The U.S. Senate began consideration yesterday on a five-year farm bill, a program that has drawn criticism from both sides of the political aisle. Deficit hawks, in particular, have drawn a bead on farm subsidies as a way to reduce government spending. The current farm bill is set to expire at the end of this year, but passing a new one will prove to be difficult, says one veteran ag policy expert.

Dr. Barry Flinchbaugh, professor of agricultural economics at Kansas State University, says record net farm income, federal deficits at record levels and the current acrimony in Congress have created a “perfect storm,” making this an extremely difficult year to pass a farm bill.

Flinchbaugh: “Washington is dysfunctional,” farm bill will stallYou have people saying we don’t need a safety net under farm income because net farm income is at record levels. They’re very short-sighted,” Flinchbaugh said during an interview with Richard Baker broadcast on the K-State Radio Network program “Perspective,” a weekly public affairs program produced by Research and Extension at Kansas State University.

Flinchbaugh warned that the good times for farmers and ranchers will not last forever, and that American politicians should consider that as they debate the farm bill.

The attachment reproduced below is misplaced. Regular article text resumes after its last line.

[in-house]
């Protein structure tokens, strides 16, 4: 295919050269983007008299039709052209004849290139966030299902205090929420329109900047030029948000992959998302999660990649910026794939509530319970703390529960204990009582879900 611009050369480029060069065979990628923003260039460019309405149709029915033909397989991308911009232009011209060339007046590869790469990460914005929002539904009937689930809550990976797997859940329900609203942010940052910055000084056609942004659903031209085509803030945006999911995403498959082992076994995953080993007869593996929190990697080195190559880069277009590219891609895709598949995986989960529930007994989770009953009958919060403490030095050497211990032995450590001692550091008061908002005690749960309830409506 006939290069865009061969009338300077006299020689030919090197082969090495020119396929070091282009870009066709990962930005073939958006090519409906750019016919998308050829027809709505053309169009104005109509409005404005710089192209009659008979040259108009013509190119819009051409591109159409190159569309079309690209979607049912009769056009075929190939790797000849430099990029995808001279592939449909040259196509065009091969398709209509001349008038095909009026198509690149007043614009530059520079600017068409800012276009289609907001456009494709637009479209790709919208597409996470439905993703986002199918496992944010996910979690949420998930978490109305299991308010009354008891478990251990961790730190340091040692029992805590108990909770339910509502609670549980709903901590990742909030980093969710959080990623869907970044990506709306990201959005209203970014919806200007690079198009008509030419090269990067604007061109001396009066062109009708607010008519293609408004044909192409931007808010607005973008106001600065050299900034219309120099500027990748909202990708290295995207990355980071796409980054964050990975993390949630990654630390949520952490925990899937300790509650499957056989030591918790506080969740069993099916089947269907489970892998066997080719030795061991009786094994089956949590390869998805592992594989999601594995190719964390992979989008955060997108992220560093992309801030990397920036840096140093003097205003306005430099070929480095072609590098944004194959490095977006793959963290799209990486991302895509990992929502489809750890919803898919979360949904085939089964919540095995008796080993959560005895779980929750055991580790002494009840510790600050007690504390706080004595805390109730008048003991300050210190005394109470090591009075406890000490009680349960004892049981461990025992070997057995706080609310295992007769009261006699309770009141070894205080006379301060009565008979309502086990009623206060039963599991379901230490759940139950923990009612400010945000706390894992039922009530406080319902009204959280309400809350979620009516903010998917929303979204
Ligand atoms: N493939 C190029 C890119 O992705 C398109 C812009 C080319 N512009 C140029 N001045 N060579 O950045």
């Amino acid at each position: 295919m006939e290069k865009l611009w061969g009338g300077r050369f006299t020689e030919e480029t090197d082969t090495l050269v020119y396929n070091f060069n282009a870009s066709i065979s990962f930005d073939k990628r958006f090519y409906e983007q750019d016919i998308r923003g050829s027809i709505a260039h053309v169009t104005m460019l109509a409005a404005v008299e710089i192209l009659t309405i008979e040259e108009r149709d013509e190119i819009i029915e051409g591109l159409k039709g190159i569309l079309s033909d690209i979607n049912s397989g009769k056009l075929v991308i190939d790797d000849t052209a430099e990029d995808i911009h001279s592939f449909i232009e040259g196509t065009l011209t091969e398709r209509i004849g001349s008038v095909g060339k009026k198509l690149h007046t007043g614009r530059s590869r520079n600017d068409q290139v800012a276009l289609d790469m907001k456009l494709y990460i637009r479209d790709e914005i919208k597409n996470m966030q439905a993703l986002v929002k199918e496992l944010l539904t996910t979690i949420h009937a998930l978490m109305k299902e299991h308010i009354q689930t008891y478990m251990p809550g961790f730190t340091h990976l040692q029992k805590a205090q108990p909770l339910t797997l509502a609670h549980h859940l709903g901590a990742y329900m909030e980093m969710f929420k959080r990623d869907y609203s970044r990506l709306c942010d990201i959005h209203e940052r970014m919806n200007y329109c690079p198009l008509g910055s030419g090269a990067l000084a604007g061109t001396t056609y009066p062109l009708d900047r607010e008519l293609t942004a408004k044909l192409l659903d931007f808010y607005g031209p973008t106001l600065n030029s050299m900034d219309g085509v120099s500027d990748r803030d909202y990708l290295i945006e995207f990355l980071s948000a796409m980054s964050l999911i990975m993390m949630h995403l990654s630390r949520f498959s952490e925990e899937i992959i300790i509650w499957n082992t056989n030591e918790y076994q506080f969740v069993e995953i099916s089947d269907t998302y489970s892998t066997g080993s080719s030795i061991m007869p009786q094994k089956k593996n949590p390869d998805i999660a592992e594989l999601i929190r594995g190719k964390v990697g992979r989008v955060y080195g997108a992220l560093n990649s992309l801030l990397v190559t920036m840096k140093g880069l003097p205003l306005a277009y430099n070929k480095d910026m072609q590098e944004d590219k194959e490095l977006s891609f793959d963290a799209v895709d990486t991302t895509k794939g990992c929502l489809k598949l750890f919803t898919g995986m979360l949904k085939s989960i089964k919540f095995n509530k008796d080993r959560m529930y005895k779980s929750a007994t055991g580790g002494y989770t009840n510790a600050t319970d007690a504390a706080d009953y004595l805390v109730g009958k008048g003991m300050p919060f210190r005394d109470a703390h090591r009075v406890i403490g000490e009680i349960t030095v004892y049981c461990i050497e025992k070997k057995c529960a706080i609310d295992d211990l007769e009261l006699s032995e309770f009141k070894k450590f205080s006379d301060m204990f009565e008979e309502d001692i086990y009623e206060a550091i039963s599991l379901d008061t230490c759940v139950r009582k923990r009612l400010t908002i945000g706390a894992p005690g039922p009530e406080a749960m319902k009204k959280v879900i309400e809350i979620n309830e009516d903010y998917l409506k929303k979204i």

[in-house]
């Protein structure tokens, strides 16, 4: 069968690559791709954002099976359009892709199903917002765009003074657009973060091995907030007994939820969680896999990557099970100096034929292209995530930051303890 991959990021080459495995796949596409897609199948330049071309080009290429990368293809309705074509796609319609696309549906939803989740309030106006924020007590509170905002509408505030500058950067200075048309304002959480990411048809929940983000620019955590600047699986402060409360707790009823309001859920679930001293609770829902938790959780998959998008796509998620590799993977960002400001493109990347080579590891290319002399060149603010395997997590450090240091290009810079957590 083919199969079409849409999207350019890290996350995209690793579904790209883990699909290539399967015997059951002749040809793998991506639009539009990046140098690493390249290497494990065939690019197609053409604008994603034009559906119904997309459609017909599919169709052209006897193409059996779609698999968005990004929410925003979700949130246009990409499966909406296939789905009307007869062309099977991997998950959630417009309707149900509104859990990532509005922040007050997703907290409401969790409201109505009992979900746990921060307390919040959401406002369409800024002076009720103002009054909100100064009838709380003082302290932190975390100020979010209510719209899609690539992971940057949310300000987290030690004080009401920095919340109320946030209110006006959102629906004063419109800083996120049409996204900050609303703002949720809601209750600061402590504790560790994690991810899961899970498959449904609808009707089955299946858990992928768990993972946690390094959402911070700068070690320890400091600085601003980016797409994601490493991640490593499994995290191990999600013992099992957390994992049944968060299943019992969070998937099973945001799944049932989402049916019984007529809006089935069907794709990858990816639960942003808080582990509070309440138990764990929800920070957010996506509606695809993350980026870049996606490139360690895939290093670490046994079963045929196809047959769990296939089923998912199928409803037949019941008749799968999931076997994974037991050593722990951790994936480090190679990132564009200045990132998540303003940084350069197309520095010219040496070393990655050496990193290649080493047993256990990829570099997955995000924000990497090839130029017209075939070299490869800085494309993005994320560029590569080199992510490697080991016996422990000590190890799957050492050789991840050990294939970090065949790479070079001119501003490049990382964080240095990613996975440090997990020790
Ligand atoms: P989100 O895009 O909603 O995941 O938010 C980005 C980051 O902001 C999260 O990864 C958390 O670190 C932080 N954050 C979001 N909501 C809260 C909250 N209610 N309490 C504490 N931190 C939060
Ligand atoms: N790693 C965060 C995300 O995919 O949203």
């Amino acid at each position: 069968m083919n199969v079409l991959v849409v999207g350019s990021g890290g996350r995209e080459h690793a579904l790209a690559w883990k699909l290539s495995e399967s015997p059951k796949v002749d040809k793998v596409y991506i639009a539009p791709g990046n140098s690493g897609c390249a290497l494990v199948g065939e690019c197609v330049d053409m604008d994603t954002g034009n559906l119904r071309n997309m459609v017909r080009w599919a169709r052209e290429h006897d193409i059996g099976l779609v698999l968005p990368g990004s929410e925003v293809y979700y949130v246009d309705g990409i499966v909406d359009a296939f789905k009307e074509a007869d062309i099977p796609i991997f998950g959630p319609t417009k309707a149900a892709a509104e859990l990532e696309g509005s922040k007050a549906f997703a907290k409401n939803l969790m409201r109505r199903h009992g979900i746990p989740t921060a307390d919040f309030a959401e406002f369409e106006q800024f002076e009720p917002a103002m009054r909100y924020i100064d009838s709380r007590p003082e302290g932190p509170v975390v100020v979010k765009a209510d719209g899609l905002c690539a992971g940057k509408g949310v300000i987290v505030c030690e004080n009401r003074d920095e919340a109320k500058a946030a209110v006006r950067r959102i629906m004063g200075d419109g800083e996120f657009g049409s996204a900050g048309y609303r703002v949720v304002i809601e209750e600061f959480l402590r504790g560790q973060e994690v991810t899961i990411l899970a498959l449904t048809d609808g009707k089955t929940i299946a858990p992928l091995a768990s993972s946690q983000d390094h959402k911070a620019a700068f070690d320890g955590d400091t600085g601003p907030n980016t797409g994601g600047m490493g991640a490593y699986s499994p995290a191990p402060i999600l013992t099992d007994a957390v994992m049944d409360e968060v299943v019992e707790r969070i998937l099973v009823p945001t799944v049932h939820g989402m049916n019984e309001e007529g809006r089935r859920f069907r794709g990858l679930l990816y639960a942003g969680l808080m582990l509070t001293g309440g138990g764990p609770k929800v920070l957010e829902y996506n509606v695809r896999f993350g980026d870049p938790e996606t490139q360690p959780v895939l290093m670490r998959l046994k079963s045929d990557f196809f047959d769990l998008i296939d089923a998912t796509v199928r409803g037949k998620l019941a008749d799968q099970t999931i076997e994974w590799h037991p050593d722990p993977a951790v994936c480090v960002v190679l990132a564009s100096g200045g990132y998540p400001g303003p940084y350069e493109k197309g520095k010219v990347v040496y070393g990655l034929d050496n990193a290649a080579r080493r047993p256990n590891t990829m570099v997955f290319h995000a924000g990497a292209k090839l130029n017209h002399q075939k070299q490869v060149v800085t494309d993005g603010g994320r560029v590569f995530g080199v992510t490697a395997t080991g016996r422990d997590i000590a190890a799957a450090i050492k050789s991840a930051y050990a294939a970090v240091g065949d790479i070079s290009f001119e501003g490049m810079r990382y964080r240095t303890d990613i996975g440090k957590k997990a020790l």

“Agriculture – and any industry that has a lot of competition – eventually will overproduce for the demand, and eventually will get into a cost-price squeeze, and that’s starting to happen right now if you look at the cost of fuel, seed, fertilizer, etc.” A major reason current farm profits are high, he said, “is the cost of money is as low as it’s been in my lifetime.”

Flinchbaugh praised Sen. Debbie Stabenow (D-Mich.) and Sen. Pat Roberts (R-Kan.) for their bipartisan committee work on a Senate-version of the farm bill. But he expressed little optimism that such cooperation would continue as the bill moves forward.

“Farm bills have traditionally been bipartisan,” he said. “The difference now is that bipartisanship is basically dead in this country.”

Flinchbaugh believes the next farm bill will cut the safety net of farm programs “drastically,” and acknowledges that America can’t continue with such huge deficits.

“Our currency and economy cannot sustain these deficits.” Never one to mince his words, Flinchbaugh said, “Anybody who is not an ideological wingnut knows we have to cut spending and increase taxes and get the budget balanced. And then the economy will take off.”

That said, Flinchbaugh noted that farm bill spending represents a tiny fraction of the federal budget and at some point farmers will need a safety net. He said current high farm prices are “not a new normal. This is part of the cycle.”

“If you want long-term stability – and remember, we’re dealing with the food supply – you need some kind of a safety net under farm income.”

Flinchbaugh has long been active in the development of U.S. agricultural policy. His service on numerous national task forces, boards of directors, and advisory groups has allowed him to provide input on domestic food and agriculture policy. He served as Chairman of the Commission on 21st Century Production Agriculture authorized in the 1996 FAIR ACT.